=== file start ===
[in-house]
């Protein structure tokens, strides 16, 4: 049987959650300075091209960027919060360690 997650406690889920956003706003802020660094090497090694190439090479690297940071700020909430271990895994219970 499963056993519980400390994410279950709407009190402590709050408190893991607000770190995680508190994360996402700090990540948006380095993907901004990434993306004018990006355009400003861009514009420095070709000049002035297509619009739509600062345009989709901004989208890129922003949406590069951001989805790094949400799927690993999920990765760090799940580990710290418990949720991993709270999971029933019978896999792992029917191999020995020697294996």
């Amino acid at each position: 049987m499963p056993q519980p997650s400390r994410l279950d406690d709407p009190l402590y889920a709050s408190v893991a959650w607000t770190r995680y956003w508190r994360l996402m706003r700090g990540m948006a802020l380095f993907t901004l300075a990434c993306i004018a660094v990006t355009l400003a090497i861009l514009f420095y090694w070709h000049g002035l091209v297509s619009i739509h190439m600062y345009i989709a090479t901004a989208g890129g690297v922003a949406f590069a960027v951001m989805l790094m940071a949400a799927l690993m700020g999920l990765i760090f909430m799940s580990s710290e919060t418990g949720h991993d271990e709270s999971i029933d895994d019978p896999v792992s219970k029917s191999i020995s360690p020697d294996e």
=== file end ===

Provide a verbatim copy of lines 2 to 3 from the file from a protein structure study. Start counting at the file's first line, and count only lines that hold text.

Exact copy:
């Protein structure tokens, strides 16, 4: 049987959650300075091209960027919060360690 997650406690889920956003706003802020660094090497090694190439090479690297940071700020909430271990895994219970 499963056993519980400390994410279950709407009190402590709050408190893991607000770190995680508190994360996402700090990540948006380095993907901004990434993306004018990006355009400003861009514009420095070709000049002035297509619009739509600062345009989709901004989208890129922003949406590069951001989805790094949400799927690993999920990765760090799940580990710290418990949720991993709270999971029933019978896999792992029917191999020995020697294996």
């Amino acid at each position: 049987m499963p056993q519980p997650s400390r994410l279950d406690d709407p009190l402590y889920a709050s408190v893991a959650w607000t770190r995680y956003w508190r994360l996402m706003r700090g990540m948006a802020l380095f993907t901004l300075a990434c993306i004018a660094v990006t355009l400003a090497i861009l514009f420095y090694w070709h000049g002035l091209v297509s619009i739509h190439m600062y345009i989709a090479t901004a989208g890129g690297v922003a949406f590069a960027v951001m989805l790094m940071a949400a799927l690993m700020g999920l990765i760090f909430m799940s580990s710290e919060t418990g949720h991993d271990e709270s999971i029933d895994d019978p896999v792992s219970k029917s191999i020995s360690p020697d294996e």